7. Conclusion

The comprehensive study of new generation antennas offers a lot of information about different types of antennas depending on the desired wireless communication system, we will choose the most efficient antenna, meet the need with the help of this analysis paper, we will choose the most efficient antenna to meet the need.  In this paper, the applications and functioning of the antennas are studied along with their teams. After careful analysis we will say that the new generation antennas are based on the principles of machine learning and having well defined prediction models depending on the types of antennas (MIMO, Circular or Rectangular PATCH) and or Satellites; we also notice the applications of these antennas in mobile networks and IoT [15, 16].


[1] Mahmud, M.Z., Samsuzzaman, M., Paul, L.C., Islam, M.R., Althuwayb, A.A., Islam, M.T. (2021). A dielectric resonator based line stripe miniaturized ultra-wideband antenna for fifth-generation applications. International Journal of Communication Systems, 34(5): e4740.

[2] Kishore, N., Senapati, A. (2022). 5G smart antenna for IoT application. International Journal of Communication Systems, 35(13): e5241.

[3] Singh, A.K., Mahto, S.K., Kumar, P., Mistri, R.K., Sinha, R. (2022). Reconfigurable circular patch MIMO antenna for 5G (sub-6 GHz) and WLAN applications. International Journal of Communication Systems, 35(16): e5313.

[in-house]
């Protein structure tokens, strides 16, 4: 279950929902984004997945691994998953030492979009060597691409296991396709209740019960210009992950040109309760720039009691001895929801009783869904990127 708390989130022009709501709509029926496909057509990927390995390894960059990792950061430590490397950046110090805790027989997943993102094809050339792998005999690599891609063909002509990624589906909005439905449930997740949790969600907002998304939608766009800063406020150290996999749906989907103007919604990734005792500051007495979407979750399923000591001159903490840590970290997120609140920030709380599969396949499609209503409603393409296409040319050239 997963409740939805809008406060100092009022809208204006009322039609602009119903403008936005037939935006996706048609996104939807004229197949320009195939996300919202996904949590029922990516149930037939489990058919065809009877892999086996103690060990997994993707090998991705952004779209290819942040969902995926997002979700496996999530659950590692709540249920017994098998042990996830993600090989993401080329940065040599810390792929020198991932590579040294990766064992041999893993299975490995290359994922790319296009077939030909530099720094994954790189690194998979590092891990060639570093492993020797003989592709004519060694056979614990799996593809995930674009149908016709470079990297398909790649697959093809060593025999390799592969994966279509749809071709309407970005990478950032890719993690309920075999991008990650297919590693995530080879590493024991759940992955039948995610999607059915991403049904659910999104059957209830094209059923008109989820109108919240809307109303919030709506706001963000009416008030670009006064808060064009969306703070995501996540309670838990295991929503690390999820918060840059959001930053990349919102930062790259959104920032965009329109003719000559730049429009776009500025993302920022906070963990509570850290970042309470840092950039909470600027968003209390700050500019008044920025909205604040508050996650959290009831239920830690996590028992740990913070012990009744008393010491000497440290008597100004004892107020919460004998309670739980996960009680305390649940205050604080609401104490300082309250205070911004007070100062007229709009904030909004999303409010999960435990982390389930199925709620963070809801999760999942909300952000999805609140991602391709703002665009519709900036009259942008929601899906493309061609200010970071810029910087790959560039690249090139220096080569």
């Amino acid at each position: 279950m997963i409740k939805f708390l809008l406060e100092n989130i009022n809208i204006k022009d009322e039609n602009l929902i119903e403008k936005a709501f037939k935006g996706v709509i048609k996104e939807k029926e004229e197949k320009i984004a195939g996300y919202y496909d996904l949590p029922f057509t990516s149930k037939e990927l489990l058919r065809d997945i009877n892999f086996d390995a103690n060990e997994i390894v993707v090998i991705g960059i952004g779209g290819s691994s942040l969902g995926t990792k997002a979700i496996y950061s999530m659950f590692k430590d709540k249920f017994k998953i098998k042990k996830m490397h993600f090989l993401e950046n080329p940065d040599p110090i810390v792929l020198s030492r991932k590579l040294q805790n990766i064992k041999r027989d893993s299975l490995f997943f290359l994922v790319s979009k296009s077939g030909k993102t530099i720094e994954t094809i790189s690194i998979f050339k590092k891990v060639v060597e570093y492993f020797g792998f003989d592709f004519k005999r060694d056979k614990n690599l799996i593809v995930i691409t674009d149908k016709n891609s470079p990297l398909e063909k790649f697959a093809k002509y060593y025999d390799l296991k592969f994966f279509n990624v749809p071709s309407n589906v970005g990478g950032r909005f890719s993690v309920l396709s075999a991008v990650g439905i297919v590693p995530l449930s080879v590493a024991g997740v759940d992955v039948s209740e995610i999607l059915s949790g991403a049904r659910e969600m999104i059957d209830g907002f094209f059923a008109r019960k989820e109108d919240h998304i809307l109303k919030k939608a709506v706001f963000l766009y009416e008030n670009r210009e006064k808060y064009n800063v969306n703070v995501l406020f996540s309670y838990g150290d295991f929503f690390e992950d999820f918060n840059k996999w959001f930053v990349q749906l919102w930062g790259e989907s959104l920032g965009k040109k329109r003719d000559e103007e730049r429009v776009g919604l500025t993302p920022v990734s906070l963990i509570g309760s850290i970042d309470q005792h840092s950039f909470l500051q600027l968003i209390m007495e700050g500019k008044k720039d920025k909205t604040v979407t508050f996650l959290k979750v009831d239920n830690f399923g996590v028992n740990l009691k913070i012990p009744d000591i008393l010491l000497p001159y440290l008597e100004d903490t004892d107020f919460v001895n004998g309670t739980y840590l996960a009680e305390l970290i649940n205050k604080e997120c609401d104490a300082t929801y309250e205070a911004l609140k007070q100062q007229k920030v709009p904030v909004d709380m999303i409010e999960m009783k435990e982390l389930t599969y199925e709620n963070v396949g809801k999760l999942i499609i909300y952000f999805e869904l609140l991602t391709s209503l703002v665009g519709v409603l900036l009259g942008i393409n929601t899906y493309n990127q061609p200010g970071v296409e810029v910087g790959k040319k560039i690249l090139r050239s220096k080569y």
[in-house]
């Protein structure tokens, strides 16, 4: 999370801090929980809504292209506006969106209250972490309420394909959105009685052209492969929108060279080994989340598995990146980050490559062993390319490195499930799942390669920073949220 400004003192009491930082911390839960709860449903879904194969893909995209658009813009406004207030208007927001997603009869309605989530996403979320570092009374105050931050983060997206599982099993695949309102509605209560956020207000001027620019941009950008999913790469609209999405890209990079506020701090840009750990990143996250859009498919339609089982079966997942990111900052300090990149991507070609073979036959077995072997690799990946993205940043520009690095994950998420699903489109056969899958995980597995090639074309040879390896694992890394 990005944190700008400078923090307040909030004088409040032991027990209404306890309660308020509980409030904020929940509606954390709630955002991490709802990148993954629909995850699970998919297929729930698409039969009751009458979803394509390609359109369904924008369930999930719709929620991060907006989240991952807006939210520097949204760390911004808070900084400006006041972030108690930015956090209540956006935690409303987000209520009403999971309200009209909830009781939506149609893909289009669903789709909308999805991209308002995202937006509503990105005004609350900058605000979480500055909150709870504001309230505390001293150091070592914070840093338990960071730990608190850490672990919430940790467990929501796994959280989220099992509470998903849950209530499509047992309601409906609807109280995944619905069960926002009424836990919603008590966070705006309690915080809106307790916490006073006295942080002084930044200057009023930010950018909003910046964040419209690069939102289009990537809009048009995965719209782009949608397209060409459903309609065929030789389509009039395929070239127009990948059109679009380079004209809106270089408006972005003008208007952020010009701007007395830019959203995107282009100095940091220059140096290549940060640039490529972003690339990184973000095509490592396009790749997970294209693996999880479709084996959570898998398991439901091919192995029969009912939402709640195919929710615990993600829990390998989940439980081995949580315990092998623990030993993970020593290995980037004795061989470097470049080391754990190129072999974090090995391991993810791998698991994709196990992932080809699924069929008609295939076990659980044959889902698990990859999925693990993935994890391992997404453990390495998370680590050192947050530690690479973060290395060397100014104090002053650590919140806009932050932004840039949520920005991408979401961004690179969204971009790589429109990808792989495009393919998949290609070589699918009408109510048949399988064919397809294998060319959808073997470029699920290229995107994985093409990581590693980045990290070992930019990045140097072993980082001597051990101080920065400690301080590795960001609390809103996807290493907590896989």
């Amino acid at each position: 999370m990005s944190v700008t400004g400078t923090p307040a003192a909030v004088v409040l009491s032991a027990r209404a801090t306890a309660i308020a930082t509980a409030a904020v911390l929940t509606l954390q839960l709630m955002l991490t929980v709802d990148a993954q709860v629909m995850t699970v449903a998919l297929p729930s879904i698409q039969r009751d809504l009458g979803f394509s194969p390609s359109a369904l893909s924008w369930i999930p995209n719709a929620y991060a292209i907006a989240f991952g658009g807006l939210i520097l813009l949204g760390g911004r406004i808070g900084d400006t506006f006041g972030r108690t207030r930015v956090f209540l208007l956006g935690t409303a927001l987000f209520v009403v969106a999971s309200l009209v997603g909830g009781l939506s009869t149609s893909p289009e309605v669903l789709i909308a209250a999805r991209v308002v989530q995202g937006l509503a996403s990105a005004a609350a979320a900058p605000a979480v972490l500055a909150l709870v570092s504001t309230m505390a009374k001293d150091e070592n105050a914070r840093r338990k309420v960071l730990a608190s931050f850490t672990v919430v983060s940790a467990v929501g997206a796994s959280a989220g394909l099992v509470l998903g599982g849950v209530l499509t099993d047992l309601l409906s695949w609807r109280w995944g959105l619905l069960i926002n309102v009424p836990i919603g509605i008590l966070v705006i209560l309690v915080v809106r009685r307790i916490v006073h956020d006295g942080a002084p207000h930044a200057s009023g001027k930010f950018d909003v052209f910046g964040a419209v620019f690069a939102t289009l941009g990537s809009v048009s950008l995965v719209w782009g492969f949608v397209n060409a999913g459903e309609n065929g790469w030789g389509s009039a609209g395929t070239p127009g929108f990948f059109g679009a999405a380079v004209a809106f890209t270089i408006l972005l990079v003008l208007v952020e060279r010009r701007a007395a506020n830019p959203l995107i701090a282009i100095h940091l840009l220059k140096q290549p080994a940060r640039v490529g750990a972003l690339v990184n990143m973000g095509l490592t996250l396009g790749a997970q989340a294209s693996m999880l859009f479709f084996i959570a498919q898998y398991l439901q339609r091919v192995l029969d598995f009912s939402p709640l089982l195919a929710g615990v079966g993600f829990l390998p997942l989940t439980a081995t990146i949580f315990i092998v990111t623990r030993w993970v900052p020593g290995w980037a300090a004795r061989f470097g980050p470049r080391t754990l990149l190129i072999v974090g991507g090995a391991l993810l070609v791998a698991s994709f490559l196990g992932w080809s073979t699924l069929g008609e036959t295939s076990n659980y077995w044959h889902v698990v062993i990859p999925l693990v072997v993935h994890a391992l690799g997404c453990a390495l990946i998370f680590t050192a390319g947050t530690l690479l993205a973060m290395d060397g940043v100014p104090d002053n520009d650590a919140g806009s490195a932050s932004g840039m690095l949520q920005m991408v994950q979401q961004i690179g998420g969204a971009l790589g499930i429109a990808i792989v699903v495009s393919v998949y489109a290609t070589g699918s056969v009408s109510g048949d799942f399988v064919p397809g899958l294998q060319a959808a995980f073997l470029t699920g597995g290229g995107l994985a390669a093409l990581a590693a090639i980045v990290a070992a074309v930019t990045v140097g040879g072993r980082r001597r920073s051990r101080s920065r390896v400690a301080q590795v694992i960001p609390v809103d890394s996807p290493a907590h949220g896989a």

[4] Chowdhury, M.Z.B., Islam, M.T., Rmili, H., Hossain, I., Mahmud, M.Z., Samsuzzaman, M. (2022). A low-profile rectangular slot antenna for sub-6 GHz 5G wireless applications. International Journal of Communication Systems, 35(17): e5321.

[5] Ren, Z., Wu, S., Zhao, A. (2022). Triple band MIMO antenna system for 5G mobile terminals. International 2019 International Workshop on Antenna Technology (iWAT).

[6] Pérez-Moroyoqui, R., Rodríguez-Romo, S., Ibáñez-Orozco, O. (2022). Genetic algorithm for the design of a multiband microstrip antenna with self-avoiding geometry obtained by backtracking. International Journal of Communication Systems.

[7] De, A., Roy, B., Bhattacharjee, A.K. (2021). Miniaturized dual band consumer transceiver antenna for 5G-enabled IoT-based home applications. International Journal of Communication Systems, 34(11): e4840.

[8] Jothiraj, S., Balu, S., Rangaraj, N. (2021). Retracted: A hybrid-supervised learning model for compressive spectrum sensing in fifth generation(5G) cognitive Radio enabled internet of things (IoT) networks. International Journal of Communication Systems, 34(9): e4797.